Taiwan’s Funeral Strippers Strut their Stuff for Stiffs [Video]


TAIPEI, TAIWAN—“ Pole dancing for the decomposing”—Putting the fun back in funeral is an important part of the grieving process for the Taiwanese people who often hire funeral strippers to dance for the dead as well as mourners.

Even though the practice seems extremely odd and offensive to most, funeral strippers are a big part of the culture, especially in rural areas.

The rise of the funeral stripping began 25-years ago, when the Taiwanese mafia took over the country’s mortuary business.

According to Nury Vittachi, the mafia bosses, who ran the country’s nightclub scene decided to combine the two businesses in an effort to increase their profits.

From that point, anyone who booked a funeral through these mobbed owned parlors would also receive a stripper at a discount price.

At first, people were a bit confused, but after they were told this would attract more mourners to the funeral, they were sold.

During the service, the strippers who arrive on the back of trucks known as Electric Flower Cars, perform pole dances and sexy dance moves and even sing in front of the grieving family members and friends.

The scantily clad girls often come down from the stage to give lap dances and shove mourner’s heads into their breasts and other body parts. [postvideo src=”mYxOBoHHJ9M”]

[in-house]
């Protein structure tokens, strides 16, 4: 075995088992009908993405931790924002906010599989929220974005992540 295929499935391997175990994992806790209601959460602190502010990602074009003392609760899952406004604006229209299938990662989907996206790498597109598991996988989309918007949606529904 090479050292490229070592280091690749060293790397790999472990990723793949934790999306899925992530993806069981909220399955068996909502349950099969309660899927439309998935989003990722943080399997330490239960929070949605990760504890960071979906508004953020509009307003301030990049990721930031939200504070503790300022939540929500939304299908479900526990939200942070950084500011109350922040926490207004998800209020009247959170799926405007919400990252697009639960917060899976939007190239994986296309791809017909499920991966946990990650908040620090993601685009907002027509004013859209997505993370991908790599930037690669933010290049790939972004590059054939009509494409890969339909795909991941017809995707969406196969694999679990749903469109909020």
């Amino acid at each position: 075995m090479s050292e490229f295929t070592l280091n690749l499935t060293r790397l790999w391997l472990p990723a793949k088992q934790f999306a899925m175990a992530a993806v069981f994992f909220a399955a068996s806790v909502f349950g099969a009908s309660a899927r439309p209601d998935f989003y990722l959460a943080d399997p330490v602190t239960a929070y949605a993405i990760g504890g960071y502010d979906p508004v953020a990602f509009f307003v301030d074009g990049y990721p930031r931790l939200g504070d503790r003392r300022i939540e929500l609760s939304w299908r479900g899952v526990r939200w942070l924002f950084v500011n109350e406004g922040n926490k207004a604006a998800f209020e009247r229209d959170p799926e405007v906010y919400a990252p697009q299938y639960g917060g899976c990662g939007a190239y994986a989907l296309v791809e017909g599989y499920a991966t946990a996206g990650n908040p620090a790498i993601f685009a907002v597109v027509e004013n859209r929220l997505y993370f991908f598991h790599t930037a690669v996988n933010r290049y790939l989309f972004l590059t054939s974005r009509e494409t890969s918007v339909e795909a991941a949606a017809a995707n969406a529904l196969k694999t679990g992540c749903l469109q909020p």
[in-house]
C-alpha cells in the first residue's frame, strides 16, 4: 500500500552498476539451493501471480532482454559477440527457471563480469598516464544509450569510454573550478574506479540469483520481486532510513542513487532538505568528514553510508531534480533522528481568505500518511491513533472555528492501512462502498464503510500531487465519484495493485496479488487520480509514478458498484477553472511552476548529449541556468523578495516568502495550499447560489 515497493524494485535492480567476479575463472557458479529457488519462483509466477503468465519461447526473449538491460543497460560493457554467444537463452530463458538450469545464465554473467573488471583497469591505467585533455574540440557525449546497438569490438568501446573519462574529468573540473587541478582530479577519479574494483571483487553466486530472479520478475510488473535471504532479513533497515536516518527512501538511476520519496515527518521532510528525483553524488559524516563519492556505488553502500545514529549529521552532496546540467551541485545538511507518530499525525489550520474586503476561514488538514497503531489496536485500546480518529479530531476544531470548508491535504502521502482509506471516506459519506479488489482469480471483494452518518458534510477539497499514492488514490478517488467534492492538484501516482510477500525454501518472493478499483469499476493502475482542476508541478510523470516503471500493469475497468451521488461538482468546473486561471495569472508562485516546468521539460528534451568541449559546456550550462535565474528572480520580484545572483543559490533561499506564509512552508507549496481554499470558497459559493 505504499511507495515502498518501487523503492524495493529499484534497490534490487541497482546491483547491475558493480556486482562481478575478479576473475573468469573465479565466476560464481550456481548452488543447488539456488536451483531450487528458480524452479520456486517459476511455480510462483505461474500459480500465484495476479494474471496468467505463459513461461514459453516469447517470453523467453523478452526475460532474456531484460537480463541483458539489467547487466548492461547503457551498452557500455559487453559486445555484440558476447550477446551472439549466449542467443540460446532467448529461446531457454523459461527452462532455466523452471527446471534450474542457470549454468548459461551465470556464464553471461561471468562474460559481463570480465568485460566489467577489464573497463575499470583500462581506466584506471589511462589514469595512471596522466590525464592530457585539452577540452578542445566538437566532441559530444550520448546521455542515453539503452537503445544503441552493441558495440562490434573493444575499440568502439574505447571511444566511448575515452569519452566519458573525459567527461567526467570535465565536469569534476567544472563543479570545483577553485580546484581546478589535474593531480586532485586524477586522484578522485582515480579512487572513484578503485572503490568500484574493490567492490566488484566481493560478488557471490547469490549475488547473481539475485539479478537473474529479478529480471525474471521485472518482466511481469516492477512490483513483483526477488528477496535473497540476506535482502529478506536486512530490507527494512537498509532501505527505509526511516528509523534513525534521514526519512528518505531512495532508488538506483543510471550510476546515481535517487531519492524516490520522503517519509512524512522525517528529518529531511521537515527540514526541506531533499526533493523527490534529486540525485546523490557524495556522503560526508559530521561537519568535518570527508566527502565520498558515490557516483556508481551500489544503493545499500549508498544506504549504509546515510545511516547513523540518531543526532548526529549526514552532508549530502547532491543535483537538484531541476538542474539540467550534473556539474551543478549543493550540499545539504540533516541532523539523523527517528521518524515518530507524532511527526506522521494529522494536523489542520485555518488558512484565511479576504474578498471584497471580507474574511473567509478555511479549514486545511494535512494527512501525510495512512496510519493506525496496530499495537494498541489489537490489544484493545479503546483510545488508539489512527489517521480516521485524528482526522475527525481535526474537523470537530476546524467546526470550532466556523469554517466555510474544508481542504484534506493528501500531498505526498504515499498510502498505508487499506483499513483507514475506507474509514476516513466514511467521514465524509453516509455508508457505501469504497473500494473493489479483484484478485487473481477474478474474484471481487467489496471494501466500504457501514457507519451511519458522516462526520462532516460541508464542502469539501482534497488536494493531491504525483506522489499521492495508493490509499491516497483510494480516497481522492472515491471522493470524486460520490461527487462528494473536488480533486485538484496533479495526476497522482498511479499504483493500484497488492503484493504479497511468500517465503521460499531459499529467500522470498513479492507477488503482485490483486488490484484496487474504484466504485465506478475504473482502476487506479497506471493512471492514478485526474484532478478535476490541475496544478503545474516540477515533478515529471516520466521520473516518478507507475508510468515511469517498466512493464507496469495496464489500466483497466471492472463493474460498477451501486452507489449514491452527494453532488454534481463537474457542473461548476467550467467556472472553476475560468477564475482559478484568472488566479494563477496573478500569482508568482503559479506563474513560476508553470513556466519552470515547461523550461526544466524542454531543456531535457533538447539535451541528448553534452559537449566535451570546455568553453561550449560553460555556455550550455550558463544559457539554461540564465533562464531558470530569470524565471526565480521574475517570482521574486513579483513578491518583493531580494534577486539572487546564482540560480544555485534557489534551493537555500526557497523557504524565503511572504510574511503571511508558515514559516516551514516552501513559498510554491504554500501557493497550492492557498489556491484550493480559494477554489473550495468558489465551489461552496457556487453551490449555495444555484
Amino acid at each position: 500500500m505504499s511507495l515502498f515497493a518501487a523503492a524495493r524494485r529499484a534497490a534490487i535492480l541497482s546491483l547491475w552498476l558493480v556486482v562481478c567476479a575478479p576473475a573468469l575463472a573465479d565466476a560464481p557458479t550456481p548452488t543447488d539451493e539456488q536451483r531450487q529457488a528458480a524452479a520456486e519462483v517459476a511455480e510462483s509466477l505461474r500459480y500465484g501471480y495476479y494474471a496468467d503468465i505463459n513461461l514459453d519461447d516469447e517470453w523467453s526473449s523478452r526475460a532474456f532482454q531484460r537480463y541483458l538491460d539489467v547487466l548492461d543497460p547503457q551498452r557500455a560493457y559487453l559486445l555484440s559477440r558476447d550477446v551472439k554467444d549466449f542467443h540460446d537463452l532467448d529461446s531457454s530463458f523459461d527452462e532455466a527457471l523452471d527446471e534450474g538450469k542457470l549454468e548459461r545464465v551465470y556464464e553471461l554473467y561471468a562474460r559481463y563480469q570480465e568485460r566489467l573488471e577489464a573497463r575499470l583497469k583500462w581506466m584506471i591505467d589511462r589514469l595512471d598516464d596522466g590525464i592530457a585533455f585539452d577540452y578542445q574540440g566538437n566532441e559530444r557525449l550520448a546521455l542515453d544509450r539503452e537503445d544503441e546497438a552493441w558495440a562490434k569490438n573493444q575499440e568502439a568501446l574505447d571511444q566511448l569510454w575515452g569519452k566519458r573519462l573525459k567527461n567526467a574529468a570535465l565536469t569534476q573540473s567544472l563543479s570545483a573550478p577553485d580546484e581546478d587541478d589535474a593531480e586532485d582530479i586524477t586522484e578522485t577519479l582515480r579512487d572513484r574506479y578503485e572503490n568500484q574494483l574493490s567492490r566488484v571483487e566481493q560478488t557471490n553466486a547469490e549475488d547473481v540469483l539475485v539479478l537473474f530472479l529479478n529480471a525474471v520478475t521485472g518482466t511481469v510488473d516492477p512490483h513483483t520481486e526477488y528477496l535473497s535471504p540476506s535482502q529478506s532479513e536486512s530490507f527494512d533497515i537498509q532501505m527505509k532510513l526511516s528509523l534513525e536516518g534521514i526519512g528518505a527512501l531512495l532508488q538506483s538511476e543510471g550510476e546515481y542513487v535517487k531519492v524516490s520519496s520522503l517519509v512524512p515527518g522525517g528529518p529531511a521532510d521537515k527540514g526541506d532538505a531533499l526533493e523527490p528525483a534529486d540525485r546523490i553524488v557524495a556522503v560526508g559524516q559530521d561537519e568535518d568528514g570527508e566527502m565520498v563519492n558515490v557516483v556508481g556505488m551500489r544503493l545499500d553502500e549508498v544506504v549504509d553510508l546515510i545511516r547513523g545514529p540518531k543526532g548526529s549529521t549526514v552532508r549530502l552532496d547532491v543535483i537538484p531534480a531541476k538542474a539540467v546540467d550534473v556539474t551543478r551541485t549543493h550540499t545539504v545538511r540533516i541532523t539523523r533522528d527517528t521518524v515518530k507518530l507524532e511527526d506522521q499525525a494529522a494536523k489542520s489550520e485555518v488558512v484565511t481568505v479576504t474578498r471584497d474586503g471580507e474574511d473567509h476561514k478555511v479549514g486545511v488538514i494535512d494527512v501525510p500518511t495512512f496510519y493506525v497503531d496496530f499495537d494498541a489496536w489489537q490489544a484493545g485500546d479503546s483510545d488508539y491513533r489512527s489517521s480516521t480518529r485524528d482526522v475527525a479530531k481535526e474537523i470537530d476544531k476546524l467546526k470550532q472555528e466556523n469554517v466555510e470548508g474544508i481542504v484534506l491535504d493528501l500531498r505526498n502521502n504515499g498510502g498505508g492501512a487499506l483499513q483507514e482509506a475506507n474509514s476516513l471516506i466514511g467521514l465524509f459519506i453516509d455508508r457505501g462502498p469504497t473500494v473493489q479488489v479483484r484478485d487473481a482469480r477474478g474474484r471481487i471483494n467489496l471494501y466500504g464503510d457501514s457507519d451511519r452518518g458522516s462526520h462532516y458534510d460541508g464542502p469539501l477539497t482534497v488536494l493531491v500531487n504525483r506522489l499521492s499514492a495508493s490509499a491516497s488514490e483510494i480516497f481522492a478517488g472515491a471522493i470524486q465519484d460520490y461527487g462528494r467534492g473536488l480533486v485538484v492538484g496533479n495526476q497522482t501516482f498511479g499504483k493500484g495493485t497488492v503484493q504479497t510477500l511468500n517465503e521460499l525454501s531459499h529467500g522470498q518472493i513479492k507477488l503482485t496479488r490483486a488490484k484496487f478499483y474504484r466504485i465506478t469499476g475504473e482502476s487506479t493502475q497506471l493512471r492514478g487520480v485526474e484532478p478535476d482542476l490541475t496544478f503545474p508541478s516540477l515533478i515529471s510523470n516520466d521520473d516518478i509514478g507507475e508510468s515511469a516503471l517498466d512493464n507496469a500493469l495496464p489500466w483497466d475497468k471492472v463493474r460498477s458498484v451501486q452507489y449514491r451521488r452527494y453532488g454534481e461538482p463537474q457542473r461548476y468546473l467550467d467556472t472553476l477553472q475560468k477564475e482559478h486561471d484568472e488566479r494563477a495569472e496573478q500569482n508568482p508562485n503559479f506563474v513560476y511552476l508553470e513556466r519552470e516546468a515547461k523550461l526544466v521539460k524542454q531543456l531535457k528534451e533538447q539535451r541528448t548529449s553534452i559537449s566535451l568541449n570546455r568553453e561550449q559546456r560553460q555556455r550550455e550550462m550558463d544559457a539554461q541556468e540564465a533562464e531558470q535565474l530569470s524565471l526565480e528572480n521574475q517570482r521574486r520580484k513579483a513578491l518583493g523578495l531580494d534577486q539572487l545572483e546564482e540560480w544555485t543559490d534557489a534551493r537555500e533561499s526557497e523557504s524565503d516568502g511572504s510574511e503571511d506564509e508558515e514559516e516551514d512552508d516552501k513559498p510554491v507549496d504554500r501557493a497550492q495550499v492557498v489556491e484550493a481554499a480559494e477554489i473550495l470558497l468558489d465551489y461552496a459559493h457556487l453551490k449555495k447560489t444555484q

In the early 1980s funeral strippers were common all over the Taiwanese island, including the capitol city of Taipei, but after authorities outlawed the practice, strippers were forced to take their naughty dance moves to more rural areas where the law is less likely to be enforced.

University of South Carolina anthropologist Marc L. Moskowitz recently detailed the titillating trade in the 40- minute documentary, “Dancing for the Dead: Funeral Strippers in Taiwan.”

Moskowitz shows U.S. audiences the bizarre practice through interviews with strippers, government officials and common folk.

“When I was making the documentary part of what I was trying to do was to provide the other side of the story. On showing it to Western audiences there has been a small but vocal minority who are upset by the practice. The film is a good lesson in cultural relativism, then, in deciding what is an acceptable cultural difference and what should be a global limit.

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